Skip to main content

Natural Awakenings of the Coastal Carolinas

Three-Dimensional Radiographs

by Jessica Shireman

Technological advances are constantly improving human health. One of the greatest advances in dentistry is the Cone Beam Computed Tomography (CBCT) machine which has allowed us to visualize the head, neck and teeth in three dimensions. CBCTs are useful in holistic dentistry because we can visualize infections around root canal-treated teeth and bony cavitations, place zirconia implants, and quantify airway volume.  

CBCT showing residual infection of root canal.

Root Canal-Treated Teeth

Often, root canal-treated teeth harbor pockets of gram-negative bacteria as residual infections which may not show up on two-dimensional radiographs, but are visible on three-dimensional scans (see photo above of an infected root canal—notice the dark shadow around the root of the lower molar). Cavitation lesions can also be visualized on these radiographs. Many patients on their journey towards optimal health are on a pathway to eliminate infections from their body and CBCT radiographs can determine the presence of residual infection so a patient can make an informed decision about how to treat the infection.  

CBCTs allow the proper placement of implants without impinging on other critical structures such as blood vessels and nerves. Implant biocompatibility has made some improvements in the last several years where there are non-metal options for implants. Titanium has more extensive research in the scientific literature, but there is an alternative, non-metal (zirconia) implant on the market. Patients that are sensitive to metals or have undergone biocompatibility testing may find that zirconia is the right option for them. Each individual needs to weight the health consequences, risks and benefits before making a decision about what option is right for them.  

Airway Volume Quantification

Do you breathe through your nose while you are sleeping? If not, you may have sleep-disordered breathing. Technology exists to address the root cause of sleep and breathing disorders and one of the first steps is three-dimensional assessment of the airway. Petite women and teenagers should have an airway volume around 20cm2 where most other adults should have around 25cm2.  The picture below shows a compressed airway (red) volume 11cm2 and poor tongue posture due to a tongue tie. Having an airway assessment and treatment with an mRNA or DNA appliance may greatly improve your quality of life.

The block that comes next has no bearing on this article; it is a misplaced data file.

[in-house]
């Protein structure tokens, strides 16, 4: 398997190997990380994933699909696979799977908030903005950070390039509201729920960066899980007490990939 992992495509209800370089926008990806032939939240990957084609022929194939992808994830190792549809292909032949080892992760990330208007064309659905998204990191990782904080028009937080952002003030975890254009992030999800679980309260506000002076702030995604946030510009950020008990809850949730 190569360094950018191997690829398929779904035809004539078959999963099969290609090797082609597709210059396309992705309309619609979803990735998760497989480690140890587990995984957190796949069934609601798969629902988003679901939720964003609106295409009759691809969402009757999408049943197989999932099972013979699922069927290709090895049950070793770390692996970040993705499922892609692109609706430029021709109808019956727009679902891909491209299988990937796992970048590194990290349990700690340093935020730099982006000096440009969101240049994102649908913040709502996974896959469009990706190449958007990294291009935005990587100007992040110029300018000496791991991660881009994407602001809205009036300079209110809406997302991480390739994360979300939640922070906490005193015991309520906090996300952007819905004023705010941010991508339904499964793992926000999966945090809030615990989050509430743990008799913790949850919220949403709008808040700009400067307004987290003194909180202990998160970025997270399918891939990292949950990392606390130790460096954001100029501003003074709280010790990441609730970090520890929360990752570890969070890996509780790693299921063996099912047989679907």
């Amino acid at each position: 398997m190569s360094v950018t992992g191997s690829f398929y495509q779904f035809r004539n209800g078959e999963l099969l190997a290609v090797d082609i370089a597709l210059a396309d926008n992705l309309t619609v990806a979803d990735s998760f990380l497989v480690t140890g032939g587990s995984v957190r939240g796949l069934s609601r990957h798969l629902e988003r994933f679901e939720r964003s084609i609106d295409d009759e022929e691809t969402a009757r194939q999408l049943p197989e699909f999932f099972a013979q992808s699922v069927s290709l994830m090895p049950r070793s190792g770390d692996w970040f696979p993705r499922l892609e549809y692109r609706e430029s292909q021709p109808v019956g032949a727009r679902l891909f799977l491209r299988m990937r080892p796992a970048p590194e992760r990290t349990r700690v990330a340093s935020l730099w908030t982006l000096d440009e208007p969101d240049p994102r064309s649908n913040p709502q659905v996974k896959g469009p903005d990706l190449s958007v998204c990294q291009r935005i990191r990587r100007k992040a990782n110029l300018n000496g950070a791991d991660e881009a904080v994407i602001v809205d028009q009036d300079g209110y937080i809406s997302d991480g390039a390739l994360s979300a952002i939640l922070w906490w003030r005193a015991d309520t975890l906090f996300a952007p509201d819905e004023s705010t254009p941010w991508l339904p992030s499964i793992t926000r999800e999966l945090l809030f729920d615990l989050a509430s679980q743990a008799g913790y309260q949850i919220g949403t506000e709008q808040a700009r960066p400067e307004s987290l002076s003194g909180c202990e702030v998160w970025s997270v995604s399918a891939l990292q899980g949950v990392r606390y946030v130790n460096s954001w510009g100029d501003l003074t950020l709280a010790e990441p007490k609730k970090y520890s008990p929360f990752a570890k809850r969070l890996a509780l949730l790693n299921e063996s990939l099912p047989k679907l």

Signs of sleep-disordered breathing include mouth breathing, snoring, ADHD, teeth grinding, sleep apnea, allergies, asthma, high blood pressure, fatigue, diabetes, bedwetting, headaches, anxiety and jaw pain.  

Three-dimensional radiographs allow us to make a better diagnosis of what type of treatments are best for patients in dentistry. The most modern machine on the market is about to take a radiograph with the same radiation exposure as three dental bitewings or less than hour of sun exposure. Consult with your dentist today if you have questions about these treatment options. We offer complimentary airway assessments and educational sessions at our practice. Please contact us if you are interested in attending.

Dr. Jessica Shireman, DMD, AIOMT, has been practicing holistic dentistry for several years in Raleigh and is excited to be in Wilmington. She has numerous patents and scientific publications, and is an active member of the IAOMT, the Holistic Dental Association and many online holistic groups. She believes the field is rapidly growing and changing, and she completes far more continuing education than required. She is currently studying the role of the oral cavity in airway health which affects overall health. Location: Wilmington Holistic Dentistry, 6200 Oleander Dr., Wilmington. For more information, call 910-777-4020 or visit See ad, page 10.